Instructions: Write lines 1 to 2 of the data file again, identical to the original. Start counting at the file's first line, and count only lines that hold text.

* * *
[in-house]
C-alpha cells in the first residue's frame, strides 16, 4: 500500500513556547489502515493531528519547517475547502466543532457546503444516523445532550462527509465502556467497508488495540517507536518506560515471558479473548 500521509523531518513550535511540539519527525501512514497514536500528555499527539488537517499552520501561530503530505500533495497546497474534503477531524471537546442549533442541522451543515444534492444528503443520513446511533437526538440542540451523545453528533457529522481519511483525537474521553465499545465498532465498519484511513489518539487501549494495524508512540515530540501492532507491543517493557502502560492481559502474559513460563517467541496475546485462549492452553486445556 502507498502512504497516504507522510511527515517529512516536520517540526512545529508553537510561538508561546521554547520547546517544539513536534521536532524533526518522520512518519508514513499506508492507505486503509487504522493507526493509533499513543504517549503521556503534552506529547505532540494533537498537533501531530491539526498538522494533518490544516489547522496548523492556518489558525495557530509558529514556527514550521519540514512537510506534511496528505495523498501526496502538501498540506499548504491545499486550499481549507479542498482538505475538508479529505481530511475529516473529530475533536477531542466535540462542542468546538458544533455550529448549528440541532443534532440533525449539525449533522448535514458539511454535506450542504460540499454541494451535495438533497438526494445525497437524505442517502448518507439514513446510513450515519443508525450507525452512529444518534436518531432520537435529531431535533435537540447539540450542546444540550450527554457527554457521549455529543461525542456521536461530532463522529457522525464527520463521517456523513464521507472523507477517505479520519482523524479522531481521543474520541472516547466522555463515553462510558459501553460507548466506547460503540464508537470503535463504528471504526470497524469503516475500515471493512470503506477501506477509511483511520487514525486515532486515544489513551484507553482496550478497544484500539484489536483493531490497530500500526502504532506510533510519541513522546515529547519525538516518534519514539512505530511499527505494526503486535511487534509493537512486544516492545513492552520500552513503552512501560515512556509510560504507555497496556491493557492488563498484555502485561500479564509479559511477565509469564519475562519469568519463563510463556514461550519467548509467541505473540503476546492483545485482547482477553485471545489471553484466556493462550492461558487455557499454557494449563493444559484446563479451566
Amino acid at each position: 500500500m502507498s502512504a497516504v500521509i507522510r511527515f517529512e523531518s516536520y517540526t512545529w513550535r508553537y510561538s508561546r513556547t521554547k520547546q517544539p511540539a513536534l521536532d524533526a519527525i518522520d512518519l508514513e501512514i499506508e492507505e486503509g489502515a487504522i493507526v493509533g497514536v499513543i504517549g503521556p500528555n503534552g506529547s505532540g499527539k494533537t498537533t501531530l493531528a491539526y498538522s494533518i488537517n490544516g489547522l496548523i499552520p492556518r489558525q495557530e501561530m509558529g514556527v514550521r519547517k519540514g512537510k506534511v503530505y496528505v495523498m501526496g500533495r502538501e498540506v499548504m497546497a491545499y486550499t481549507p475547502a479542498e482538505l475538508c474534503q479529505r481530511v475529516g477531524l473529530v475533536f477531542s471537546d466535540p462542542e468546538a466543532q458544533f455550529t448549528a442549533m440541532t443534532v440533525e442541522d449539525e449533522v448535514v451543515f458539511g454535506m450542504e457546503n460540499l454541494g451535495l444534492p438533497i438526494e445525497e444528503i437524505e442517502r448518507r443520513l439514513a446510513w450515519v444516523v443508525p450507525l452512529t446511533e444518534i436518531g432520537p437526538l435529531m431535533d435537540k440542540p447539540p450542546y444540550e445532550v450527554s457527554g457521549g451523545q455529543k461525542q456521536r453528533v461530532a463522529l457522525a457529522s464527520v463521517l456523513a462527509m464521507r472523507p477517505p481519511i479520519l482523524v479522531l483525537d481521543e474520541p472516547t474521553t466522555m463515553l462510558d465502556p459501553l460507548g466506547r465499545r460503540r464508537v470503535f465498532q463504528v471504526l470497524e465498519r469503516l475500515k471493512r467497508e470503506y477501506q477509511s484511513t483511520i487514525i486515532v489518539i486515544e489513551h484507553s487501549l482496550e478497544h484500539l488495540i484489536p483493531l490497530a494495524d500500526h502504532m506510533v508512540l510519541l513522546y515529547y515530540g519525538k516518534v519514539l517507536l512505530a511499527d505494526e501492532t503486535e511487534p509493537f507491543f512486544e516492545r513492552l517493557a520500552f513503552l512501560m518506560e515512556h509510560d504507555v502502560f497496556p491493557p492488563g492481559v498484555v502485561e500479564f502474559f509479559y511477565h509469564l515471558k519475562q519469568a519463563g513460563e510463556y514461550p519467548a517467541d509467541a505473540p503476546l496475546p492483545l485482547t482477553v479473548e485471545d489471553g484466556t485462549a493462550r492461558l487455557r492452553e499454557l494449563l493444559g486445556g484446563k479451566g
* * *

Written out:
[in-house]
C-alpha cells in the first residue's frame, strides 16, 4: 500500500513556547489502515493531528519547517475547502466543532457546503444516523445532550462527509465502556467497508488495540517507536518506560515471558479473548 500521509523531518513550535511540539519527525501512514497514536500528555499527539488537517499552520501561530503530505500533495497546497474534503477531524471537546442549533442541522451543515444534492444528503443520513446511533437526538440542540451523545453528533457529522481519511483525537474521553465499545465498532465498519484511513489518539487501549494495524508512540515530540501492532507491543517493557502502560492481559502474559513460563517467541496475546485462549492452553486445556 502507498502512504497516504507522510511527515517529512516536520517540526512545529508553537510561538508561546521554547520547546517544539513536534521536532524533526518522520512518519508514513499506508492507505486503509487504522493507526493509533499513543504517549503521556503534552506529547505532540494533537498537533501531530491539526498538522494533518490544516489547522496548523492556518489558525495557530509558529514556527514550521519540514512537510506534511496528505495523498501526496502538501498540506499548504491545499486550499481549507479542498482538505475538508479529505481530511475529516473529530475533536477531542466535540462542542468546538458544533455550529448549528440541532443534532440533525449539525449533522448535514458539511454535506450542504460540499454541494451535495438533497438526494445525497437524505442517502448518507439514513446510513450515519443508525450507525452512529444518534436518531432520537435529531431535533435537540447539540450542546444540550450527554457527554457521549455529543461525542456521536461530532463522529457522525464527520463521517456523513464521507472523507477517505479520519482523524479522531481521543474520541472516547466522555463515553462510558459501553460507548466506547460503540464508537470503535463504528471504526470497524469503516475500515471493512470503506477501506477509511483511520487514525486515532486515544489513551484507553482496550478497544484500539484489536483493531490497530500500526502504532506510533510519541513522546515529547519525538516518534519514539512505530511499527505494526503486535511487534509493537512486544516492545513492552520500552513503552512501560515512556509510560504507555497496556491493557492488563498484555502485561500479564509479559511477565509469564519475562519469568519463563510463556514461550519467548509467541505473540503476546492483545485482547482477553485471545489471553484466556493462550492461558487455557499454557494449563493444559484446563479451566